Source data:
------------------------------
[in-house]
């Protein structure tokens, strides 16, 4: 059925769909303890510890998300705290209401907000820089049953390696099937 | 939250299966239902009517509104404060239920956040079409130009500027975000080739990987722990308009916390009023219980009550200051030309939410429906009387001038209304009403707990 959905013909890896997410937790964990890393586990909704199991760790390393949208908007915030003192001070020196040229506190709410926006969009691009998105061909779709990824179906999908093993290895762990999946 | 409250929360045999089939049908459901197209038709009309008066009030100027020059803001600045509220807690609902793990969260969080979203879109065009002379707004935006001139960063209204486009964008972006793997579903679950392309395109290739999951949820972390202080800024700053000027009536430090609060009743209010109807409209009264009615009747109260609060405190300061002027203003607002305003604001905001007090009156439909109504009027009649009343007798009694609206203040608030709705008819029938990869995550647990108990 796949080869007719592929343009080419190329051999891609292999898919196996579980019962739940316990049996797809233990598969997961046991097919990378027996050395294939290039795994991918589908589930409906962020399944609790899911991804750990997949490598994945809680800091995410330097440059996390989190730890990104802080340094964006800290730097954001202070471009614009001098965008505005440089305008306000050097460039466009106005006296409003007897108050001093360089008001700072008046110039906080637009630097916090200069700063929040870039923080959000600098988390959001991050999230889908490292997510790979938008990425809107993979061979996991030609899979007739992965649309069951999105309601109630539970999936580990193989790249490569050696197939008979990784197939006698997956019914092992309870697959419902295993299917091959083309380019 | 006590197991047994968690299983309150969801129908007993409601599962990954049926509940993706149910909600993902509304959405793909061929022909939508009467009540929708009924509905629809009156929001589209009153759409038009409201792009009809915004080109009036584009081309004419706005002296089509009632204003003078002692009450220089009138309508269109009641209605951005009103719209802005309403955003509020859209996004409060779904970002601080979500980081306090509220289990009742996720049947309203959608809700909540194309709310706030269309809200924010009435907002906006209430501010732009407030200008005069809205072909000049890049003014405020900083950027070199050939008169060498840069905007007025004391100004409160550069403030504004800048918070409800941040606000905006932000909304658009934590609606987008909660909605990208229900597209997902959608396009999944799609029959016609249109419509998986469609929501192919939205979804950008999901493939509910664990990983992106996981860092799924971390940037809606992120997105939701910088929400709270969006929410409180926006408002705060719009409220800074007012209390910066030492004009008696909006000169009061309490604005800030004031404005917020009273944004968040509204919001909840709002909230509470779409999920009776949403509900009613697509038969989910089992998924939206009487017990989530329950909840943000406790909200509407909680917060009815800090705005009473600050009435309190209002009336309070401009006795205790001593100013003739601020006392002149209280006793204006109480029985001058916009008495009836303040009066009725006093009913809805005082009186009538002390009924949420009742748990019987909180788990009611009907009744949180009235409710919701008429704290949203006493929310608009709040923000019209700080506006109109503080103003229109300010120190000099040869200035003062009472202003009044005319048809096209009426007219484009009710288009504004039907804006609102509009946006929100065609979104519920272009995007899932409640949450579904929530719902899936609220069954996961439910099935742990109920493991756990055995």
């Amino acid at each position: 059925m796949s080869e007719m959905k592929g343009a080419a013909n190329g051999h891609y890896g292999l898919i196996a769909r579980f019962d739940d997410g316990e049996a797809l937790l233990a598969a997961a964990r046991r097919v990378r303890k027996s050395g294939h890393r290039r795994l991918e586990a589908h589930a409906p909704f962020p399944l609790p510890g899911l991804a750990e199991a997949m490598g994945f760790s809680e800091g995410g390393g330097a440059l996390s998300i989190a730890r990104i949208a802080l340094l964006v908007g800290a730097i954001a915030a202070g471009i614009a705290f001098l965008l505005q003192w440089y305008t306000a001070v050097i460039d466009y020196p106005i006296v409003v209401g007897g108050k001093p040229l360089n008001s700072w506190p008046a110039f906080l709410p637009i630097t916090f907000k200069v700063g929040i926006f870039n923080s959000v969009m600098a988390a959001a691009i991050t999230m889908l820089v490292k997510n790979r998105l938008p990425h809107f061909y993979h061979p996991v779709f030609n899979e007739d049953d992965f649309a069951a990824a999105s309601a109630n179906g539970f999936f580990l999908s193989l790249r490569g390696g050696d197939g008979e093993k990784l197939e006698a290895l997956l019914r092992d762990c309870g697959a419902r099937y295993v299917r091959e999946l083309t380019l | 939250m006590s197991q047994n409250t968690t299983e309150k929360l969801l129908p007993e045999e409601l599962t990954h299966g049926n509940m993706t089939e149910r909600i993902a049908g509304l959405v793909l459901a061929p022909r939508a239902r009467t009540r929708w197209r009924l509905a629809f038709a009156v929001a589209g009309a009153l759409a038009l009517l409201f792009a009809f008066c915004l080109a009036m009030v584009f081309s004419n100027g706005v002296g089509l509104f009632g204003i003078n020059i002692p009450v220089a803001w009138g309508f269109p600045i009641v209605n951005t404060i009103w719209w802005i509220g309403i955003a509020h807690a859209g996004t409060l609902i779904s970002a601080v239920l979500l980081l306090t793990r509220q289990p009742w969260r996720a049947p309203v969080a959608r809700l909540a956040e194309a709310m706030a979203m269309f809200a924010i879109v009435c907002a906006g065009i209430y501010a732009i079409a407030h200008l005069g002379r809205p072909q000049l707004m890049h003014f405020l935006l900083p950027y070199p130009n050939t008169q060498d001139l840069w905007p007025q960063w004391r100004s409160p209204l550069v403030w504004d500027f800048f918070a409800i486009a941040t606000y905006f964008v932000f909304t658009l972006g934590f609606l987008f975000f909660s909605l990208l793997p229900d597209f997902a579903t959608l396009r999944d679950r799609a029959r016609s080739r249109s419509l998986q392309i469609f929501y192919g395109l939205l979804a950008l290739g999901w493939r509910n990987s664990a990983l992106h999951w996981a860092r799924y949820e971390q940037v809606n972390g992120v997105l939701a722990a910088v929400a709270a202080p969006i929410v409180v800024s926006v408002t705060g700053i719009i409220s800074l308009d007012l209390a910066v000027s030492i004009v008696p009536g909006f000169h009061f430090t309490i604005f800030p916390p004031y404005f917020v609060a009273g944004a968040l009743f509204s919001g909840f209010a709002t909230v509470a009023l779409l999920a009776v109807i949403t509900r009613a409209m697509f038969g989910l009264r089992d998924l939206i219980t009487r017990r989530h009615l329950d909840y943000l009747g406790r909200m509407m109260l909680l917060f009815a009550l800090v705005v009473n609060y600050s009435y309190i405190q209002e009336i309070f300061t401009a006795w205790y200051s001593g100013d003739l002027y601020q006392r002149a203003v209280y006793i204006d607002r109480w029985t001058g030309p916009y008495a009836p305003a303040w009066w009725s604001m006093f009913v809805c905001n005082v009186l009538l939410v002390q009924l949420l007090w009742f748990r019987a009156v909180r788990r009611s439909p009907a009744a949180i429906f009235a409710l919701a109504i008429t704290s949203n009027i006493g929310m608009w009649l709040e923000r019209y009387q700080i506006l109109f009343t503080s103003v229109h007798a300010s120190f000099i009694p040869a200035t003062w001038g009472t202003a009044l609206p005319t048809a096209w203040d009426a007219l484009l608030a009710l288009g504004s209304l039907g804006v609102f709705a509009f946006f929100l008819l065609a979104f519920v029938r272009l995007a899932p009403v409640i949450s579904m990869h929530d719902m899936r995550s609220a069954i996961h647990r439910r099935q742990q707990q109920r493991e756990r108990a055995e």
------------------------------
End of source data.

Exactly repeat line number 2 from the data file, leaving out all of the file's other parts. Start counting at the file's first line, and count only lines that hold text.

């Protein structure tokens, strides 16, 4: 059925769909303890510890998300705290209401907000820089049953390696099937 | 939250299966239902009517509104404060239920956040079409130009500027975000080739990987722990308009916390009023219980009550200051030309939410429906009387001038209304009403707990 959905013909890896997410937790964990890393586990909704199991760790390393949208908007915030003192001070020196040229506190709410926006969009691009998105061909779709990824179906999908093993290895762990999946 | 409250929360045999089939049908459901197209038709009309008066009030100027020059803001600045509220807690609902793990969260969080979203879109065009002379707004935006001139960063209204486009964008972006793997579903679950392309395109290739999951949820972390202080800024700053000027009536430090609060009743209010109807409209009264009615009747109260609060405190300061002027203003607002305003604001905001007090009156439909109504009027009649009343007798009694609206203040608030709705008819029938990869995550647990108990 796949080869007719592929343009080419190329051999891609292999898919196996579980019962739940316990049996797809233990598969997961046991097919990378027996050395294939290039795994991918589908589930409906962020399944609790899911991804750990997949490598994945809680800091995410330097440059996390989190730890990104802080340094964006800290730097954001202070471009614009001098965008505005440089305008306000050097460039466009106005006296409003007897108050001093360089008001700072008046110039906080637009630097916090200069700063929040870039923080959000600098988390959001991050999230889908490292997510790979938008990425809107993979061979996991030609899979007739992965649309069951999105309601109630539970999936580990193989790249490569050696197939008979990784197939006698997956019914092992309870697959419902295993299917091959083309380019 | 006590197991047994968690299983309150969801129908007993409601599962990954049926509940993706149910909600993902509304959405793909061929022909939508009467009540929708009924509905629809009156929001589209009153759409038009409201792009009809915004080109009036584009081309004419706005002296089509009632204003003078002692009450220089009138309508269109009641209605951005009103719209802005309403955003509020859209996004409060779904970002601080979500980081306090509220289990009742996720049947309203959608809700909540194309709310706030269309809200924010009435907002906006209430501010732009407030200008005069809205072909000049890049003014405020900083950027070199050939008169060498840069905007007025004391100004409160550069403030504004800048918070409800941040606000905006932000909304658009934590609606987008909660909605990208229900597209997902959608396009999944799609029959016609249109419509998986469609929501192919939205979804950008999901493939509910664990990983992106996981860092799924971390940037809606992120997105939701910088929400709270969006929410409180926006408002705060719009409220800074007012209390910066030492004009008696909006000169009061309490604005800030004031404005917020009273944004968040509204919001909840709002909230509470779409999920009776949403509900009613697509038969989910089992998924939206009487017990989530329950909840943000406790909200509407909680917060009815800090705005009473600050009435309190209002009336309070401009006795205790001593100013003739601020006392002149209280006793204006109480029985001058916009008495009836303040009066009725006093009913809805005082009186009538002390009924949420009742748990019987909180788990009611009907009744949180009235409710919701008429704290949203006493929310608009709040923000019209700080506006109109503080103003229109300010120190000099040869200035003062009472202003009044005319048809096209009426007219484009009710288009504004039907804006609102509009946006929100065609979104519920272009995007899932409640949450579904929530719902899936609220069954996961439910099935742990109920493991756990055995």